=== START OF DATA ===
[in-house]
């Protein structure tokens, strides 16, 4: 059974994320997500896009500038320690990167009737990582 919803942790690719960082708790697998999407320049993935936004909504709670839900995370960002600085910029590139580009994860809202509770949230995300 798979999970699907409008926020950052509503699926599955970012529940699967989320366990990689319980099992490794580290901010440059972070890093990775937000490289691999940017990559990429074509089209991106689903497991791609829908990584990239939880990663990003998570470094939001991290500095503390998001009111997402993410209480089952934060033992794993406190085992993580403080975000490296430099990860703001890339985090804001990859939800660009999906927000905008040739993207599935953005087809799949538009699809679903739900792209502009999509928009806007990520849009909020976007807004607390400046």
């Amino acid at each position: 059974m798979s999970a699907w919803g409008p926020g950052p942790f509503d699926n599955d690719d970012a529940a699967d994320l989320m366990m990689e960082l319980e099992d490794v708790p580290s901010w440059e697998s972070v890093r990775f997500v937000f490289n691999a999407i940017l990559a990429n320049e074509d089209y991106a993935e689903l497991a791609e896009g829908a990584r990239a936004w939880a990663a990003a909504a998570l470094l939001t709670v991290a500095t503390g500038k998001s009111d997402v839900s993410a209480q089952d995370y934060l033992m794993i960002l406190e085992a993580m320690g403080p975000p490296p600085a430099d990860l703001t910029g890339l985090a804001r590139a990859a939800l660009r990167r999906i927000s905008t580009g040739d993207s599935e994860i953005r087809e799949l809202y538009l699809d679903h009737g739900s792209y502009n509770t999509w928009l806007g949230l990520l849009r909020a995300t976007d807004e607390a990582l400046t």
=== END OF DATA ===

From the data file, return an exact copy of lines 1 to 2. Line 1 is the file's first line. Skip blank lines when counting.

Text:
[in-house]
């Protein structure tokens, strides 16, 4: 059974994320997500896009500038320690990167009737990582 919803942790690719960082708790697998999407320049993935936004909504709670839900995370960002600085910029590139580009994860809202509770949230995300 798979999970699907409008926020950052509503699926599955970012529940699967989320366990990689319980099992490794580290901010440059972070890093990775937000490289691999940017990559990429074509089209991106689903497991791609829908990584990239939880990663990003998570470094939001991290500095503390998001009111997402993410209480089952934060033992794993406190085992993580403080975000490296430099990860703001890339985090804001990859939800660009999906927000905008040739993207599935953005087809799949538009699809679903739900792209502009999509928009806007990520849009909020976007807004607390400046």